Volume 5: DISAPPEARANCE

Sunday, November 04, 2007

Barbara Henning, "An Arc Into the Bougainvillea"

Barbara Henning

from An Arc Falling Into the Bougainvillea

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The poet is wearing a pink tee shirt and a turquoise bandana tied around her head, reading a philosophic essay on the poet and critic. Every particular is an immediate happening. At night we walk home from the Boulderado. Barbara, what were you going to say? I could feel you move toward me and then you went back. I have a raw tickle in my throat from eating cheese and corn and from talking too much. We pass under the locust trees. Three poets in white hats. Which is which? The one who begins with ideas, the one who begins with sound, or the one who can’t stop telling a story. Strange dream yesterday morning. A big white rabbit with a long tail. I’m watching it, losing it, forgetting it, catching the tail and pulling it back. Then on the bus I’m trying to get back to the house to put the rabbit in the right place. Lots of wrong turns. The plants I put into the earth, mother of a million little secrets, are populating like night and day.

*
The cowboys scare me because they demand obedience. I like jazz swing better—each of us has the possibility of a solo. At dusk, I unravel the hose and water the cacti. So hot that a bunch of kale cooks inside the car in fifteen minutes. Men on tv in a ring beat the hell out of each other. With fear of poverty, it is difficult to live in the poetic order. Lightening. Doves cooing. Palm trees swaying. Mocking birds. If you mock, you will be mocked. Yesterday I tried to remember Louie Armstrong’s name. Four hours passed and suddenly I was humming What a Wonderful World and his name popped right into my head along with news of torrential rains, streets flooding and body counts.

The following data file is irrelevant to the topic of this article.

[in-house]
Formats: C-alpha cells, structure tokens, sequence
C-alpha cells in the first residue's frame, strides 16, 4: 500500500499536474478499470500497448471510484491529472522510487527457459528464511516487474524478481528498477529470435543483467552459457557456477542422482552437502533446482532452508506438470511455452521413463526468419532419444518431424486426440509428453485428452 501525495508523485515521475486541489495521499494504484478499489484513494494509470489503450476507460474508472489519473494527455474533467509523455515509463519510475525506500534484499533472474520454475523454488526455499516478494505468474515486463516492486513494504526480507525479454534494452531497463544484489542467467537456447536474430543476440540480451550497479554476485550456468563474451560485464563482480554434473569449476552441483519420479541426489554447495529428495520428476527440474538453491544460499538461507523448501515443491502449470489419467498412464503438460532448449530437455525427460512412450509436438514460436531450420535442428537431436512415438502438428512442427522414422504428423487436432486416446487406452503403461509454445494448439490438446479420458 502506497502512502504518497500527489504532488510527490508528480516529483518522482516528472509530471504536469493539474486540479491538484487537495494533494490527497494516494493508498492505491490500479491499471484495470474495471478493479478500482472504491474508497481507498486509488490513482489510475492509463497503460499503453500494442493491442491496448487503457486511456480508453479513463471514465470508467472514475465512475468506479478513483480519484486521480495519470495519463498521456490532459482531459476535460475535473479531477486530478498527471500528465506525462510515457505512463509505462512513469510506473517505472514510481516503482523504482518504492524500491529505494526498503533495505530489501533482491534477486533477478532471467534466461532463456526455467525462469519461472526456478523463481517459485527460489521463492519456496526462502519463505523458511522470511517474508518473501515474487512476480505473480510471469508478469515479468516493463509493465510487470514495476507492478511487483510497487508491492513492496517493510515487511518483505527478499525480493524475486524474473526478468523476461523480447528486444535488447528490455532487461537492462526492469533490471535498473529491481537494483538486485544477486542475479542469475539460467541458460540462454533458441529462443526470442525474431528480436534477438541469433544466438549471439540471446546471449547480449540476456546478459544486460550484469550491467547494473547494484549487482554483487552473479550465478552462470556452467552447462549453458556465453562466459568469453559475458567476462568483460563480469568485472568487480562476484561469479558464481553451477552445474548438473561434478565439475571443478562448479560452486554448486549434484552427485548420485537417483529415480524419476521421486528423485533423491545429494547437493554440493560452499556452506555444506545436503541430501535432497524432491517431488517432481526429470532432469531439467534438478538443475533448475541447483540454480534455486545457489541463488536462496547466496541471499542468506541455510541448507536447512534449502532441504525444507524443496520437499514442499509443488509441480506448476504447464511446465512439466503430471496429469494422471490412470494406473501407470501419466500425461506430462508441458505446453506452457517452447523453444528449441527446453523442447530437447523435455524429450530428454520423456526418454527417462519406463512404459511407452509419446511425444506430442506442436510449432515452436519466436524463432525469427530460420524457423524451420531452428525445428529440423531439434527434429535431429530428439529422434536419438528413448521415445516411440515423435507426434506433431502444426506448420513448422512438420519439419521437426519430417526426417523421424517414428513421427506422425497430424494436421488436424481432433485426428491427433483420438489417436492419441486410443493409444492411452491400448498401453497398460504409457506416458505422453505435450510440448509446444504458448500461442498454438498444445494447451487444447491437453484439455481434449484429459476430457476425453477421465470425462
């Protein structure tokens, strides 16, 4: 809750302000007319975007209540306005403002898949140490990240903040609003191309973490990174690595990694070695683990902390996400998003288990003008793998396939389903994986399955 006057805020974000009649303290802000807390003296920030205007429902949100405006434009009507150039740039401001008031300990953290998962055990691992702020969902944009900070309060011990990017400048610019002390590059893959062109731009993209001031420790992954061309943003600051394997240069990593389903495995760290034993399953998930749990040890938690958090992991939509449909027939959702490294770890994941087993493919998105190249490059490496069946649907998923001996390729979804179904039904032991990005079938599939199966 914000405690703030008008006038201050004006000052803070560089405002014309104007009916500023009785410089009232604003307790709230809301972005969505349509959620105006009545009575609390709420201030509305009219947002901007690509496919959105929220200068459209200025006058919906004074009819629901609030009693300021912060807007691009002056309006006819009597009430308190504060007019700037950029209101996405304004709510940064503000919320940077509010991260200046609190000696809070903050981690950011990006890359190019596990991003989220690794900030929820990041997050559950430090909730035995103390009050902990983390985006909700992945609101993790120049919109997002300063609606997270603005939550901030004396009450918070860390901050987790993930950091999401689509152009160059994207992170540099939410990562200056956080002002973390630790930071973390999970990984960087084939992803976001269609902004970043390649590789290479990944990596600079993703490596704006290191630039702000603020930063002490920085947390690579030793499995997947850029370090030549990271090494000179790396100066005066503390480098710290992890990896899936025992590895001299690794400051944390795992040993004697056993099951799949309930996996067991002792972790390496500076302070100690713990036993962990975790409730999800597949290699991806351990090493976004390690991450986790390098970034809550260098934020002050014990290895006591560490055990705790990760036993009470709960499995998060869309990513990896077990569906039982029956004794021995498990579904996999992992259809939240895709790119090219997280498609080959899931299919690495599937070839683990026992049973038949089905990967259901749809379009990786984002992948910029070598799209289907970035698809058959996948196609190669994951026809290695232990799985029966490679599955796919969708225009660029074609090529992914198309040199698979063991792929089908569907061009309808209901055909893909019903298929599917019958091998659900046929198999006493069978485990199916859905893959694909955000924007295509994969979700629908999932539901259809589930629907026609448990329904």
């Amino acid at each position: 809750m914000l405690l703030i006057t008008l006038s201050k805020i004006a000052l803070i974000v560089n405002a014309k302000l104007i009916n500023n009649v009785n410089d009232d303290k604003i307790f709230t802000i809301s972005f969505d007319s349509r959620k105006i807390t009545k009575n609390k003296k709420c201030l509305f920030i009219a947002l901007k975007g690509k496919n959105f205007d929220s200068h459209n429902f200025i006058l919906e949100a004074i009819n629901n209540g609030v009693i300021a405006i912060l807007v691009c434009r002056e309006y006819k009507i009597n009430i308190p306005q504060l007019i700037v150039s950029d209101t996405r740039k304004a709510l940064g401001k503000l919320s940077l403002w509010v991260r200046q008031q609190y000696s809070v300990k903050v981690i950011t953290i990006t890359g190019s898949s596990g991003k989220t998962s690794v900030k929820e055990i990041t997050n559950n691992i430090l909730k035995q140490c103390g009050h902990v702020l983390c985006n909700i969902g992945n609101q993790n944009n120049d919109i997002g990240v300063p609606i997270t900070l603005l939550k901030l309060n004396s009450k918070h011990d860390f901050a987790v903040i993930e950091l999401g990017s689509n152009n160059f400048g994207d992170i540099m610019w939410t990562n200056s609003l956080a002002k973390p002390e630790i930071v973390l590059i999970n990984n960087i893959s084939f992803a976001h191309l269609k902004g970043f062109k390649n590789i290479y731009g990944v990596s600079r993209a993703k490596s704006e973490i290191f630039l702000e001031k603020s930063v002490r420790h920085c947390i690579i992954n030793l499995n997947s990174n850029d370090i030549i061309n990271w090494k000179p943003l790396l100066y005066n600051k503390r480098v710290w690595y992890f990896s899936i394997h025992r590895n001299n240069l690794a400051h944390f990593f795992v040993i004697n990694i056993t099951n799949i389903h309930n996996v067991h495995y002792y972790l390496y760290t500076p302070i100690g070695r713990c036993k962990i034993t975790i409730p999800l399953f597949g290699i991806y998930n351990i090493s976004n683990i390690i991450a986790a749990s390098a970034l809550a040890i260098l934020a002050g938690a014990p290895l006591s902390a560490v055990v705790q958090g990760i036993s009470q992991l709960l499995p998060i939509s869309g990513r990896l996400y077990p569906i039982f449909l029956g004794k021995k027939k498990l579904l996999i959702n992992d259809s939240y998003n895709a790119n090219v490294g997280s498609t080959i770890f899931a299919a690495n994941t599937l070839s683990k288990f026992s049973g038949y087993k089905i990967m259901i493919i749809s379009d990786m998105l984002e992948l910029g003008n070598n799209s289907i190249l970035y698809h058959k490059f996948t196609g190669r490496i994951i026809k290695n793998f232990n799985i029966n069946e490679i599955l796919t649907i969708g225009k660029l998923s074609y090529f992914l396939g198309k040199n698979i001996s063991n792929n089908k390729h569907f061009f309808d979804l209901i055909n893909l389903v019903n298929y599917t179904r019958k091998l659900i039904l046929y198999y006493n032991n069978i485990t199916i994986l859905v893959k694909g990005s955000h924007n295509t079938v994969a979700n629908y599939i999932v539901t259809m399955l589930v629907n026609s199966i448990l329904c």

*
Then the sun comes out and the clouds travel quickly somewhere else. I remember cutting through campus once late at night in Detroit, heading over to a boyfriend’s house. There was no one outside and it was a cold icy night. Frightened to be out there so late and all alone, I ran as fast as I could until halfway across the mall, I met George in an old tweed overcoat. He wrapped his coat and his arms around me. Then he never came back again. I tell Anne about some guy I like today and she looks at me and says, I really don’t understand anything about what you’re talking about, this is so out of my realm of understanding. I’ve slept with two men in my entire life. Both of them asked me to marry them on our first date and to both of them I said yes. When the sky is the sky, it’s like a blanket over the sea at night.

*
In a yoga class in down dog. Om nama shivaya. On one leg, the other parallel to the floor and one hand on the floor and one pointing to the ceiling, flying, breathing. Down into child’s pose and suddenly the woman’s face from Law and Order floods my mind. So what if she killed him I think. The sound of a helicopter overhead. Shifting plates under the city. The smell of sulfur. I inhale, concentrating on my breath and rising up into ardachandrasana again. Om nama shivaya. The moon, the tv and me.

*
Last year during the drought, doves and pigeons were falling over dead in the street from a lack of water. Today, both doors are open and a cool breeze is passing through the house. Then it starts raining, one of those monsoon downpours with giant drops filling up every hole in the yard and the entire street. The trees and bushes are ecstatic. Into or out of. The old woman whose car got stuck in a wash on the far eastside, now a foot and a half into the soil—she’s not happy. And in some parts of the country, the water rushes away with all of our technology and our appliances, dishes, spoons, papers, pillows floating off into the bayou. Gambling and lack of direct action always leave us scrambling at the last minute. After the clouds pass into the mountains, I take Anne to physical therapy, old people rolling in and out in wheel chairs, hobbling around with canes and walkers. Thin skin, sores on legs, arm and faces, sleeping in their chairs. Yes, suffering, yes, stink, yes, frightening, but in fact not all that different from a disintegrating butterfly wing or the waves rushing away with our financial woes.

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